Abscess (f CRC MAD) Acne (f VAD) Adenopathy (f JLH) Ague (f BIB) Alactea (f LMP PH2) Alcoholism (f SKY) Alzheimer's (1 FNF) Anemia (f1 AAH DEM JFM WAM) Anorexia (12 APA KOM PH2 PIP VAD) Arthrosis (f BIB) Backache (f DEM) Bacteria (1 WOI) Biliary Dyskinesia (2 PIP) Biliousness (f BIB) Bladderstones (2 KOM) Boil (f CRC LMP) Bronchosis (f12 APA BIB LAF) Bruise (f BIB CRC) Cachexia (f NAD) Cancer (f CRC) Cancer, bladder (f JLH) Cancer, bowel (f JLH) Cancer, breast (f CRC JLH) Cancer, liver (f JLH) Cancer, spleen (f JLH) Caries (f CRC LMP) Cardiopathy (f APA BIB) Catarrh (f BIB CRC) Cellulite (1 FT71 S73) Chill (f HJP) Cholecystosis (2 BGB CRC HH3 KOM PH2) Cirrhosis (SKYf ) Cold (1 APA) Colic (1 PH2) Congestion (1 PH2) Conjunctivosis (f AAH AKT) Constipation (f1 FAD SKY FT71 S73) Consumption (f BIB) Cough (f MAD) Cramp (f DEM) Cystosis (1 WAM) Dermatosis (f APA BGB KAP KOM PH2) Diabetes (f1 BIB CRC JFM KOM MAD PH2 X15704495 X14750205) Dropsy (f1 BGB BIB DEM KAP MAD) Dysentery (f AKT)...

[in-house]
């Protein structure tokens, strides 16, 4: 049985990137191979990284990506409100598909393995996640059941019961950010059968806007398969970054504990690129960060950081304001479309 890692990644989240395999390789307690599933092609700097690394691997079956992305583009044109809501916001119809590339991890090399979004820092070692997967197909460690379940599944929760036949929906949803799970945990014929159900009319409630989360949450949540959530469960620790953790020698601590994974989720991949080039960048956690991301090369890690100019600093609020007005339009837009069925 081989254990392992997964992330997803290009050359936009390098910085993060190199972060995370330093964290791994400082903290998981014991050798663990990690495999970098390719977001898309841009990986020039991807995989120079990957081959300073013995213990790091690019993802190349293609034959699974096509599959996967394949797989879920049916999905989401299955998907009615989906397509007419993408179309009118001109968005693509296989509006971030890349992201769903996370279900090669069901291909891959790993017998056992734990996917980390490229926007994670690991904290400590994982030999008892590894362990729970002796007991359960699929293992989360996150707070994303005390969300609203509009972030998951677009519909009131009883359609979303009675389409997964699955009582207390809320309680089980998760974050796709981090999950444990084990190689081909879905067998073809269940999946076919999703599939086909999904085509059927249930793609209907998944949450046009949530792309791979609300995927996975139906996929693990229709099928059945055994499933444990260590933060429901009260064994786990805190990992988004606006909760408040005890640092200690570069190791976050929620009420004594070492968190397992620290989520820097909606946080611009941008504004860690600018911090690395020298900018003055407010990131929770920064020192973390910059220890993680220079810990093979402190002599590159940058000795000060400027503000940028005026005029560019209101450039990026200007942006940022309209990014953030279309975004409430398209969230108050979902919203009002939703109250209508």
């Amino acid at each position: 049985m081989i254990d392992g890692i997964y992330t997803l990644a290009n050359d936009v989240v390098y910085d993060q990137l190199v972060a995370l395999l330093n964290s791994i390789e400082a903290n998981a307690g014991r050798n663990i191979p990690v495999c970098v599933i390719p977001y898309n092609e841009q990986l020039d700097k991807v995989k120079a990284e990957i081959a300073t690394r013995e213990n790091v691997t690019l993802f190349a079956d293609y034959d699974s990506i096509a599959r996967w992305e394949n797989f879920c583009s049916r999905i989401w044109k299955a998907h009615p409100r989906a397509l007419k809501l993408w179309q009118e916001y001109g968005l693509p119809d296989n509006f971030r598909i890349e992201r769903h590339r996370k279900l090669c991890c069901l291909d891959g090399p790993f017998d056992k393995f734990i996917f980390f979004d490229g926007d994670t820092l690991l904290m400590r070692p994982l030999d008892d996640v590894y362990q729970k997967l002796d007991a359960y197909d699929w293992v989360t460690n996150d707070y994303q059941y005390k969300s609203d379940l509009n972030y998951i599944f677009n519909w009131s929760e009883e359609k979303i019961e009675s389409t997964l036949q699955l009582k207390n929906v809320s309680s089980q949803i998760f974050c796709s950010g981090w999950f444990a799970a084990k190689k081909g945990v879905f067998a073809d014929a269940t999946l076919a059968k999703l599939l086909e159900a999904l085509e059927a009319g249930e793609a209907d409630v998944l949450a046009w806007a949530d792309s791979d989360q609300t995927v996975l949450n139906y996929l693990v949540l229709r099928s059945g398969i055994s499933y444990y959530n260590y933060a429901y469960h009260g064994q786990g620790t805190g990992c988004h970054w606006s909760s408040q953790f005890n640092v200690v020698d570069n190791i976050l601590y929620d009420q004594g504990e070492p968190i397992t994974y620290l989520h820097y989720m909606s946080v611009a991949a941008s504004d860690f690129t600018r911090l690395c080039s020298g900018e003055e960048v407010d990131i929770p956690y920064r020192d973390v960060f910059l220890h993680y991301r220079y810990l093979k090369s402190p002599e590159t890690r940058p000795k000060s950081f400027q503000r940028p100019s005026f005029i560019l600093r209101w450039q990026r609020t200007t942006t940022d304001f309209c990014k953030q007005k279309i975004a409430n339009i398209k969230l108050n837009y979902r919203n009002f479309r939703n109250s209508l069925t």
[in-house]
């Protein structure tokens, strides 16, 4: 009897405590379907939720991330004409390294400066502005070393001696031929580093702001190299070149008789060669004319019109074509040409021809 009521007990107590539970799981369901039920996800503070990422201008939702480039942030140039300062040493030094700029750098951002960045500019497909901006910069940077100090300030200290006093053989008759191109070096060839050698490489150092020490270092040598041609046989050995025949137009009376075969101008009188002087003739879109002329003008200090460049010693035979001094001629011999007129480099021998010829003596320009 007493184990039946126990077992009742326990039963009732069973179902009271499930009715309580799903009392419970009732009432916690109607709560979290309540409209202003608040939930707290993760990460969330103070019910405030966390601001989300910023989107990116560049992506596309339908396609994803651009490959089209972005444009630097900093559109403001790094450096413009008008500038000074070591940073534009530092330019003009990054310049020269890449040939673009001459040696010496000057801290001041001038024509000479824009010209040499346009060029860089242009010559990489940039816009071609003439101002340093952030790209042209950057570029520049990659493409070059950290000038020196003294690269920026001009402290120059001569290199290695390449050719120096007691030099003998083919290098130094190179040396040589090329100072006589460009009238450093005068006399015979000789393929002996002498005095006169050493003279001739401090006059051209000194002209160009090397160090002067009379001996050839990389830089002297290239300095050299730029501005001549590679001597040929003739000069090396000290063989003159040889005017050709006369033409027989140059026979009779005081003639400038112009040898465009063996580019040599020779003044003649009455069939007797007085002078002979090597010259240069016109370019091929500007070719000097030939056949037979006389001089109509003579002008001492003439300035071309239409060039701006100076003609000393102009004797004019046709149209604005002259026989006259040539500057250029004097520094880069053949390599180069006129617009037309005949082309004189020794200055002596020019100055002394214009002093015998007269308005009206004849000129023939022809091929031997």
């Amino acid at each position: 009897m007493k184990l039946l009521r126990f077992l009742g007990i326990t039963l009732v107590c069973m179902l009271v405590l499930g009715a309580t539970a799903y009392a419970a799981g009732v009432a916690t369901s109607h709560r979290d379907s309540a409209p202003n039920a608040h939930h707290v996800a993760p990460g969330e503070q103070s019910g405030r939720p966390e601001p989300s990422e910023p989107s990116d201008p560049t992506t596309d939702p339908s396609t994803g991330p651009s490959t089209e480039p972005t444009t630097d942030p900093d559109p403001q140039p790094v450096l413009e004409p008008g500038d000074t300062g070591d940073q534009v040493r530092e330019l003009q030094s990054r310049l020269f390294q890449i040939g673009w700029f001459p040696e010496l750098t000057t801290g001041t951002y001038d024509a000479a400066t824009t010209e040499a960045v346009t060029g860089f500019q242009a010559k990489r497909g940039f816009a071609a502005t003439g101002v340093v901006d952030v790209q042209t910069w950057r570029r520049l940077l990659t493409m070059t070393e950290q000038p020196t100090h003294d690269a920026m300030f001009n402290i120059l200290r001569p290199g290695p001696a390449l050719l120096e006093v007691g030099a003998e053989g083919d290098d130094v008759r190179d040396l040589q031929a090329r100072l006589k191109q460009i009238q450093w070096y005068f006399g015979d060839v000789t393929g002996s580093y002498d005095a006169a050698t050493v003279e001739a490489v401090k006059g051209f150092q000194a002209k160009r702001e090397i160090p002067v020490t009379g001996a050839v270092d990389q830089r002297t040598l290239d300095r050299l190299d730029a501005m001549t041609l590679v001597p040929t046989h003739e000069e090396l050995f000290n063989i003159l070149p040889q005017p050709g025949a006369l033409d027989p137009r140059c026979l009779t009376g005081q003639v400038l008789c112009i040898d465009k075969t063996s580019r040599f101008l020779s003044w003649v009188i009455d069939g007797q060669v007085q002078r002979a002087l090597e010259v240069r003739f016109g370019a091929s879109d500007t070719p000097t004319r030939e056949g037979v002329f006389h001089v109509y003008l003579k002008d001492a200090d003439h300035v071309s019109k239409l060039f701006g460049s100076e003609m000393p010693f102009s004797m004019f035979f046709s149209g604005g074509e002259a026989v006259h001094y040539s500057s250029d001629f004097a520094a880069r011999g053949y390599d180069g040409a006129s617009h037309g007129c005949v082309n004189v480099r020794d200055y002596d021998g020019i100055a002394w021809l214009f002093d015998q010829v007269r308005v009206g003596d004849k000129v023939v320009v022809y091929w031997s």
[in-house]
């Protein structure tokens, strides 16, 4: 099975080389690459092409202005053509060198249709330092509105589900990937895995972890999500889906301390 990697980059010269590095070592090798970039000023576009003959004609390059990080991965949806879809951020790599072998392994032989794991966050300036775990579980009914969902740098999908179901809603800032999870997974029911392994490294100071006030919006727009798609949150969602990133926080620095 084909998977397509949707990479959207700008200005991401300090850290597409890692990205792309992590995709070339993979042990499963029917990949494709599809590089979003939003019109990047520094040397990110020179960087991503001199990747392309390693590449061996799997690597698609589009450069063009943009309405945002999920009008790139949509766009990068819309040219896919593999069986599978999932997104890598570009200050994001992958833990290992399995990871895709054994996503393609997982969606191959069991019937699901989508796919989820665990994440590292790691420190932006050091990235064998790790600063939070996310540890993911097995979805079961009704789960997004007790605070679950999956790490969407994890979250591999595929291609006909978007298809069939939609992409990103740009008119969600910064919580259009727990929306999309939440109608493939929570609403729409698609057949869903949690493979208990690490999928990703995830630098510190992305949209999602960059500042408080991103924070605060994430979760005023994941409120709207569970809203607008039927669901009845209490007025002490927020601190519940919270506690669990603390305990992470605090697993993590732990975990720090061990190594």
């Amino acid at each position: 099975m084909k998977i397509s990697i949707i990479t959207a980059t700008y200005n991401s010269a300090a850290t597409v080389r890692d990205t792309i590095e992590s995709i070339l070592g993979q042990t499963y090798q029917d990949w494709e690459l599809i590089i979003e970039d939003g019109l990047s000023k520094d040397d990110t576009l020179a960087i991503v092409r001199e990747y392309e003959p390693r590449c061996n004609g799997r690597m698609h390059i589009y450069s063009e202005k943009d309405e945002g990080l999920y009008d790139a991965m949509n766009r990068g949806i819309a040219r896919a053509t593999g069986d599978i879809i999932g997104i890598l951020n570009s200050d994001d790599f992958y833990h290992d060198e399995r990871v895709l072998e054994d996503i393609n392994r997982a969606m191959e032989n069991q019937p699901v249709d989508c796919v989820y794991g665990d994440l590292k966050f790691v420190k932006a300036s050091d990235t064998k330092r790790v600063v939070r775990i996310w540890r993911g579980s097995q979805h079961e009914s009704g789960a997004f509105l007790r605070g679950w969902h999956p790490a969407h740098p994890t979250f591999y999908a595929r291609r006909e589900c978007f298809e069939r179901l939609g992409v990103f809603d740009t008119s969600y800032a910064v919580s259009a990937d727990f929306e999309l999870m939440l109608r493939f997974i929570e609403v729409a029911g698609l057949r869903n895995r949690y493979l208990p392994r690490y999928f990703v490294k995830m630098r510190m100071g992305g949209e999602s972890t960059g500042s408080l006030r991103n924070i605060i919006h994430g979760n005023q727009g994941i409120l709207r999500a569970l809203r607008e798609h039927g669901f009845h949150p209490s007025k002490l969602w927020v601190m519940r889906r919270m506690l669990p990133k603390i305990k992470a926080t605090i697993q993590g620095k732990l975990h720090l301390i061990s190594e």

History Of Tobacco

In 1570 the tobacco plant had been named nicotiana after Jean Nicot, the French ambassador to Portugal who introduced tobacco to France for medicinal use. Tobacco was said to be useful in the prevention of plague and as a cure for headache, asthma, gout, ulcers, scabies, labor pains, and even cancer. In the late 1500s, Sir Walter Raleigh popularized the smoking of tobacco for ''pleasure'' in the court of Queen Elizabeth (reigned 15581603) from there it spread to other parts of England.

Anticopper Strategies